Federal Trust

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Formation 1945

Official narrative

The Federal Trust is a think tank that studies the interactions between regional, national, European and global levels of government. Founded in 1945 on the initiative of Sir William Beveridge, it has long made a powerful contribution to the study of federalism and federal systems.

People

Patrons

  • President: Peter Sutherland KCMG
  • Lord Briggs Lord Briggs is the most important broadcasting historian in Britain. His greatest contribution to British broadcasting may not be his many acclaimed historical accounts, but his role as Chancellor of the Open University from 1978 to 1994. Just one example of his varied and substantial support for charitable organisations working in the arts is his position as governor of the British Film Institute. Over the course of his academic career Lord Briggs has worked at the European Institute of Education and Social Policy in Paris, the Commonwealth of Learning in Vancouver, and both Oxford and Cambridge Universities.
  • Rt. Hon. Lord Cockfield Educated at the London School of Economics and a member of the bar, Lord Cockfield began his career in the Inland Revenue. Later in life Lord Cockfield held the posts of Minister of State at the Treasury then Secretary of State for Trade. He was also financial Director, Managing Director and then Chairman of Boots Pure Drug Co., and Chairman of the Price Commission. Working in the Commission of European Communities he was appointed Commissioner for Internal Market Tax Law and Customs and Vice-President of the European Commission. He has published work on the Single Market and now holds a number of honorary fellowships from British and American universities.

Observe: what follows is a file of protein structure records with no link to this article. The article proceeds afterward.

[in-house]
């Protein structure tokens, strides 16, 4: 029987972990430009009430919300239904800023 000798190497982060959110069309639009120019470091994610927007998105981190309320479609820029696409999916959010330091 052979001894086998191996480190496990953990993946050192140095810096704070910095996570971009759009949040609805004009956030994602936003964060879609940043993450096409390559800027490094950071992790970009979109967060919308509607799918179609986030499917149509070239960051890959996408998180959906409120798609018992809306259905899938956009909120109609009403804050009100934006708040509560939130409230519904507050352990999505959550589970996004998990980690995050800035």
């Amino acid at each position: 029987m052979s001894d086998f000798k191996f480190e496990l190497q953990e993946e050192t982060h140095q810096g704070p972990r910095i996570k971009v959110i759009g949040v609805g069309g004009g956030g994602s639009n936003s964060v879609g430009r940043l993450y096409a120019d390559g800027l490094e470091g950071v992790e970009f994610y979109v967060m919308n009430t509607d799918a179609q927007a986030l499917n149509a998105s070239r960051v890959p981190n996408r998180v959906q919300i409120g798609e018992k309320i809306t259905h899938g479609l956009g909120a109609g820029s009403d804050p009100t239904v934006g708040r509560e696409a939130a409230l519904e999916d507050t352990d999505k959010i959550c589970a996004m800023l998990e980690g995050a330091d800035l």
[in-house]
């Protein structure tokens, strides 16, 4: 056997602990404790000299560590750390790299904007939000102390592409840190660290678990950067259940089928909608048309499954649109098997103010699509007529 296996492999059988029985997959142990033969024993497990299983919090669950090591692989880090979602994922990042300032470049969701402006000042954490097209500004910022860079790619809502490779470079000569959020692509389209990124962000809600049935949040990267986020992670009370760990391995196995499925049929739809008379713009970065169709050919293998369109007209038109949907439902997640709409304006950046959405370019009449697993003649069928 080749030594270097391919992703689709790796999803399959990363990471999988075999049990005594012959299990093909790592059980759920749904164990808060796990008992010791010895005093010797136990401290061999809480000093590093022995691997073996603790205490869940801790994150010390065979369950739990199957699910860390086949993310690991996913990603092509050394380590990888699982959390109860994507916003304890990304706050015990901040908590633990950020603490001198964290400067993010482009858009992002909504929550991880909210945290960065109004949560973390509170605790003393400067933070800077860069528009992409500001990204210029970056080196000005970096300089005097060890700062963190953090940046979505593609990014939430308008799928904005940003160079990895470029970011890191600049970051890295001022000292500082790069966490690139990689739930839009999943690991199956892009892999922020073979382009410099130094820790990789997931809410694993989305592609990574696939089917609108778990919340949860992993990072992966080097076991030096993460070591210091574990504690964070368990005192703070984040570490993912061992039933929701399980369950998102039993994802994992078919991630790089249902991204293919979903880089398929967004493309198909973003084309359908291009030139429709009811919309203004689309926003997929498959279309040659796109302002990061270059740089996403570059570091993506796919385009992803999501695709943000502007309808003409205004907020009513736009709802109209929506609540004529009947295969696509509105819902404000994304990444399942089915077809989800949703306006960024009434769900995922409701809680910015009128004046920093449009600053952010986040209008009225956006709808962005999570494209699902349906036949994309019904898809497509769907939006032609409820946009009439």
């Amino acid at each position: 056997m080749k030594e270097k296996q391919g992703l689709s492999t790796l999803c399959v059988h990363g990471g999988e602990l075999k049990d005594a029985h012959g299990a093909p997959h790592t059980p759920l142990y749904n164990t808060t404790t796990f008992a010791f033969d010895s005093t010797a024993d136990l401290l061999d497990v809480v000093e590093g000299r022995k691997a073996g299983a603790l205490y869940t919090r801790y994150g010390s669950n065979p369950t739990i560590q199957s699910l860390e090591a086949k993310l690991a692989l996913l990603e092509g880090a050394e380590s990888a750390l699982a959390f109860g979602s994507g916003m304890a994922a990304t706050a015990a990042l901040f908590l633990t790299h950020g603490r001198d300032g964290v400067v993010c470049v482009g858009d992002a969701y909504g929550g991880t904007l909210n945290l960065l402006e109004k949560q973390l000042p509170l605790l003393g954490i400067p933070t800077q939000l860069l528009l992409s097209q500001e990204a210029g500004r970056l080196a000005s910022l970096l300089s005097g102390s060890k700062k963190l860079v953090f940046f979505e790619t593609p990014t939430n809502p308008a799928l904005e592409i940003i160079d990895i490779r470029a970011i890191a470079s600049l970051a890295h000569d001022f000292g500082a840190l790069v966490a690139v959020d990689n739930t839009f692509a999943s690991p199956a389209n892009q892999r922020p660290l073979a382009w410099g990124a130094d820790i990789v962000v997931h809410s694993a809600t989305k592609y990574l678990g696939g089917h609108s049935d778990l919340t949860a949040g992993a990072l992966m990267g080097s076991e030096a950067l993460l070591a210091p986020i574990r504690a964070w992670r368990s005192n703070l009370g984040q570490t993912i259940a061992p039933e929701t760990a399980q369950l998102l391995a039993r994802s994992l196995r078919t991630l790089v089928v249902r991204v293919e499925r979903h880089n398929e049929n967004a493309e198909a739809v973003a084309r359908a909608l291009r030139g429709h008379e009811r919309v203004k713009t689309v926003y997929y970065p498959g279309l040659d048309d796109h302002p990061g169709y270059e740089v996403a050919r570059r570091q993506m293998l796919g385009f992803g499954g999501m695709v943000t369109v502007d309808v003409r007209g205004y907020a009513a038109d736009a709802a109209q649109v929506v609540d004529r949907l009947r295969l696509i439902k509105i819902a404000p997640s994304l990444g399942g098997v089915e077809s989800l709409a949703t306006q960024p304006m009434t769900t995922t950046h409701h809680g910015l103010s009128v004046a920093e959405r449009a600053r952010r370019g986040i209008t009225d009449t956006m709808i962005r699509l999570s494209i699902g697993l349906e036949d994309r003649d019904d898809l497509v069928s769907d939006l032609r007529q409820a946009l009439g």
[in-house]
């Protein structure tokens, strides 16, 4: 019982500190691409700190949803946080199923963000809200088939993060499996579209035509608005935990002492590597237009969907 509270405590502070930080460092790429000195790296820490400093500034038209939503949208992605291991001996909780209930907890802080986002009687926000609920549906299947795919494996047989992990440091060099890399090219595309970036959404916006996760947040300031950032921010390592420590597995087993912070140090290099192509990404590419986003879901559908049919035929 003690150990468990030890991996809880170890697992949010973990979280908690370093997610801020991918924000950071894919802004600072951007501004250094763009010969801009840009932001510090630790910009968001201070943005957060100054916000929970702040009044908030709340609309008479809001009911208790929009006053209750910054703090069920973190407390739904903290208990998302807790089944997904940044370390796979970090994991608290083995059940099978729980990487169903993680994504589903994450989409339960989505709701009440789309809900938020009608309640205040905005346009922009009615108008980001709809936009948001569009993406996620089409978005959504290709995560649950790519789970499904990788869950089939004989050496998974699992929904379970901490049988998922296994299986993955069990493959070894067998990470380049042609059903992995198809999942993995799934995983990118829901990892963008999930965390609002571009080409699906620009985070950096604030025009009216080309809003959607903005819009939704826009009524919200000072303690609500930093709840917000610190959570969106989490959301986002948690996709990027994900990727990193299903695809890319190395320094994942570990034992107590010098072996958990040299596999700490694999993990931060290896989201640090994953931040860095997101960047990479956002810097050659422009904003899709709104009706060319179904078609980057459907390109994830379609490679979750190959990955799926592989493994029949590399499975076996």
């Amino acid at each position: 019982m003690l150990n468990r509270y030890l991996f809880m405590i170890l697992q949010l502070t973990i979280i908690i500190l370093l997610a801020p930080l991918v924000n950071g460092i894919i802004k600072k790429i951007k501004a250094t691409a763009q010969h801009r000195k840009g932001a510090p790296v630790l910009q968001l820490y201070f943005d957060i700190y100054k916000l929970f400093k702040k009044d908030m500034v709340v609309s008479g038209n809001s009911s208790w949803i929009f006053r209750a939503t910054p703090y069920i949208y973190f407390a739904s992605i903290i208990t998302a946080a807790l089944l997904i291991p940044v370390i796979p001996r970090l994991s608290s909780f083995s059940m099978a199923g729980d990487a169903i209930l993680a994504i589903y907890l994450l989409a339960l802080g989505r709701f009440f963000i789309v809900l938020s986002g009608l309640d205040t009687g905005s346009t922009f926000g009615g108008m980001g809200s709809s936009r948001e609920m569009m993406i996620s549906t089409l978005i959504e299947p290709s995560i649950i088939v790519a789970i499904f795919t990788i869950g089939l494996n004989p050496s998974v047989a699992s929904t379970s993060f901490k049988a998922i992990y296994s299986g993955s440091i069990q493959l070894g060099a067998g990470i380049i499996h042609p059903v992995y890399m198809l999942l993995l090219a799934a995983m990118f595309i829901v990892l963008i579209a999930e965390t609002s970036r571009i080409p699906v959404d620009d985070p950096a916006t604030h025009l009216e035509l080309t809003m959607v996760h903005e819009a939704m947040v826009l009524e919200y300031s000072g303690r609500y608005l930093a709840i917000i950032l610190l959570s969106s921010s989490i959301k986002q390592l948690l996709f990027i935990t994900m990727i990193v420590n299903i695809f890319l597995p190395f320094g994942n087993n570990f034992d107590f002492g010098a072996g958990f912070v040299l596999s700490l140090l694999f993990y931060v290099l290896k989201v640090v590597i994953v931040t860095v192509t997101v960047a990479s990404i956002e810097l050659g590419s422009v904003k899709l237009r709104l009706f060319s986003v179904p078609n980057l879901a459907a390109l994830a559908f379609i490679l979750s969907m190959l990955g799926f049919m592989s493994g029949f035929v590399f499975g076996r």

• Lord Ezra Currently chairman of Micropower ltd, Lord Ezra spent over thirty years at the National Coal Board, and was its Chairman from 1971-82. Since then he has been Chair of the Energy and Technical Services Group, Director of Aran Energy and held a number of other top positions in the energy industry. He was a member of the International Advisory Boards of the Banca del Lavoro and the Creditanstalt Bankverein as well as South African energy companies.
  • Sir Michael Franklin After various positions in the Ministry of Agriculture, Fisheries and Food and the Cabinet Office Sir Michael Franklin became Under-Secretary at MAFF. After a period working in Brussels, first as Deputy Director General for Agriculture then as Deputy Secretary to the Head of the European Secretariat, Sir Franklin returned to London as Permanent Secretary at the Department of Trade and then at MAFF. Since then he has held board-level positions in a number of private companies. He was a council member for the Royal Institute of International Relations and the International Policy Council on Agriculture, Food and Trade among others. He has written on the future of the Common Agricultural Policy.
  • Baroness Nicholson of Winterbourne MEP Baroness Nicholson was elected as a Member of the European Parliament for the South East region of England in June 1999 and takes the Liberal Democrat Whip. She serves as Vice President of the Committee on Foreign Affairs, Human Rights, Common Defence and Security Policy and is Rapporteur for Iraq and Romania. She is a member of the Committee on Women's Rights and Equal Opportunities and sits on two EU delegations. Baroness Nicholson previously served as a Member of the House of Commons and was Vice-Chairman of the Conservative Party for four years. Her NGO work includes Trusteeship of the Booker Prize for English fiction literature. Baroness Nicholson has been appointed as first Special Envoy for the World Health Organisation to work on peace, health and development in the WHO's Eastern Mediterranean region.